There were a great many holidays at Plumfield, and one of the most delightfu_as the yearly apple-picking. For then the Marches, Laurences, Brookes an_haers turned out in full force and made a day of it. Five years after Jo'_edding, one of these fruitful festivals occurred, a mellow October day, whe_he air was full of an exhilarating freshness which made the spirits rise an_he blood dance healthily in the veins. The old orchard wore its holida_ttire. Goldenrod and asters fringed the mossy walls. Grasshoppers skippe_riskly in the sere grass, and crickets chirped like fairy pipers at a feast.
Squirrels were busy with their small harvesting. Birds twittered their adieu_rom the alders in the lane, and every tree stood ready to send down it_hower of red or yellow apples at the first shake. Everybody was there.
Everybody laughed and sang, climbed up and tumbled down. Everybody declare_hat there never had been such a perfect day or such a jolly set to enjoy it, and everyone gave themselves up to the simple pleasures of the hour as freel_s if there were no such things as care or sorrow in the world.
Mr. March strolled placidly about, quoting Tusser, Cowley, and Columella t_r. Laurence, while enjoying…
The gentle apple's winey juice.
The Professor charged up and down the green aisles like a stout Teutoni_night, with a pole for a lance, leading on the boys, who made a hook an_adder company of themselves, and performed wonders in the way of ground an_ofty tumbling. Laurie devoted himself to the little ones, rode his smal_aughter in a bushel-basket, took Daisy up among the bird's nests, and kep_dventurous Rob from breaking his neck. Mrs. March and Meg sat among the appl_iles like a pair of Pomonas, sorting the contributions that kept pouring in, while Amy with a beautiful motherly expression in her face sketched th_arious groups, and watched over one pale lad, who sat adoring her with hi_ittle crutch beside him.
Jo was in her element that day, and rushed about, with her gown pinned up, an_er hat anywhere but on her head, and her baby tucked under her arm, ready fo_ny lively adventure which might turn up. Little Teddy bore a charmed life, for nothing ever happened to him, and Jo never felt any anxiety when he wa_hisked up into a tree by one lad, galloped off on the back of another, o_upplied with sour russets by his indulgent papa, who labored under th_ermanic delusion that babies could digest anything, from pickled cabbage t_uttons, nails, and their own small shoes. She knew that little Ted would tur_p again in time, safe and rosy, dirty and serene, and she always received hi_ack with a hearty welcome, for Jo loved her babies tenderly.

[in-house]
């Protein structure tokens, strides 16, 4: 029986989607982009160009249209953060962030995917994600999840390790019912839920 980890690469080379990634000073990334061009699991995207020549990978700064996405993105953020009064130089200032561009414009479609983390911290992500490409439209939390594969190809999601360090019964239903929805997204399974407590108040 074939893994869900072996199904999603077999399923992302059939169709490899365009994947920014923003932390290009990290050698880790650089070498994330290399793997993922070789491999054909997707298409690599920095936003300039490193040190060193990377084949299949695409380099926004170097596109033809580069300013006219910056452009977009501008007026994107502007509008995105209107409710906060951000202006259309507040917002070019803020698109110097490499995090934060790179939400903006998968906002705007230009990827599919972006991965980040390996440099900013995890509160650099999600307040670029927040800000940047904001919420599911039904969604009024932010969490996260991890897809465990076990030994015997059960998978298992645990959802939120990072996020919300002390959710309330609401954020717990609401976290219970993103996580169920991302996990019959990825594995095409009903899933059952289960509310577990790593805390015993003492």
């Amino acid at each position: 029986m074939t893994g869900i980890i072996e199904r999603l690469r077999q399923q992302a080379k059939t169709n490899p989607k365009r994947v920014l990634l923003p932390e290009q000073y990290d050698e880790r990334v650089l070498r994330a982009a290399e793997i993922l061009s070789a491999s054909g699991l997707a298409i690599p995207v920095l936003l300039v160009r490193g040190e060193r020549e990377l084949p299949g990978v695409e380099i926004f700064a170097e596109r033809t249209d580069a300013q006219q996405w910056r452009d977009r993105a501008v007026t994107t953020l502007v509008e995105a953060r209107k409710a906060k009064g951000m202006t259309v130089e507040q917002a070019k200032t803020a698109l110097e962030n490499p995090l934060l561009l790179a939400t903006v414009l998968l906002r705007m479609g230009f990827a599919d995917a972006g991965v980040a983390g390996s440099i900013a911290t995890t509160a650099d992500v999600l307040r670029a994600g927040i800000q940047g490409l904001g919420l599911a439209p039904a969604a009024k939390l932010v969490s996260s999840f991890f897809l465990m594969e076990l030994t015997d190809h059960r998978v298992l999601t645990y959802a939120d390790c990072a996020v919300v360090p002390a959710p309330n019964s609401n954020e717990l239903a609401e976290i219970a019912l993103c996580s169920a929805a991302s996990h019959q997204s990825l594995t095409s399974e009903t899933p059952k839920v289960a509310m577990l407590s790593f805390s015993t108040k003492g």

At four o'clock a lull took place, and baskets remained empty, while the appl_ickers rested and compared rents and bruises. Then Jo and Meg, with _etachment of the bigger boys, set forth the supper on the grass, for an out- of-door tea was always the crowning joy of the day. The land literally flowe_ith milk and honey on such occasions, for the lads were not required to si_t table, but allowed to partake of refreshment as they liked—freedom bein_he sauce best beloved by the boyish soul. They availed themselves of the rar_rivilege to the fullest extent, for some tried the pleasing experiment o_rinking milk while standing on their heads, others lent a charm to leapfro_y eating pie in the pauses of the game, cookies were sown broadcast over th_ield, and apple turnovers roosted in the trees like a new style of bird. Th_ittle girls had a private tea party, and Ted roved among the edibles at hi_wn sweet will.
When no one could eat any more, the Professor proposed the first regula_oast, which was always drunk at such times—"Aunt March, God bless her!" _oast heartily given by the good man, who never forgot how much he owed her, and quietly drunk by the boys, who had been taught to keep her memory green.
"Now, Grandma's sixtieth birthday! Long life to her, with three times three!"
That was given with a will, as you may well believe, and the cheering onc_egun, it was hard to stop it. Everybody's health was proposed, from Mr.
Laurence, who was considered their special patron, to the astonished guine_ig, who had strayed from its proper sphere in search of its young master.
Demi, as the oldest grandchild, then presented the queen of the day wit_arious gifts, so numerous that they were transported to the festive scene i_ wheelbarrow. Funny presents, some of them, but what would have been defect_o other eyes were ornaments to Grandma's—for the children's gifts were al_heir own. Every stitch Daisy's patient little fingers had put into th_andkerchiefs she hemmed was better than embroidery to Mrs. March. Demi'_iracle of mechanical skill, though the cover wouldn't shut, Rob's footstoo_ad a wiggle in its uneven legs that she declared was soothing, and no page o_he costly book Amy's child gave her was so fair as that on which appeared i_ipsy capitals, the words—"To dear Grandma, from her little Beth."
During the ceremony the boys had mysteriously disappeared, and when Mrs. Marc_ad tried to thank her children, and broken down, while Teddy wiped her eye_n his pinafore, the Professor suddenly began to sing. Then, from above him, voice after voice took up the words, and from tree to tree echoed the music o_he unseen choir, as the boys sang with all their hearts the little song tha_o had written, Laurie set to music, and the Professor trained his lads t_ive with the best effect. This was something altogether new, and it proved _rand success, for Mrs. March couldn't get over her surprise, and insisted o_haking hands with every one of the featherless birds, from tall Franz an_mil to the little quadroon, who had the sweetest voice of all.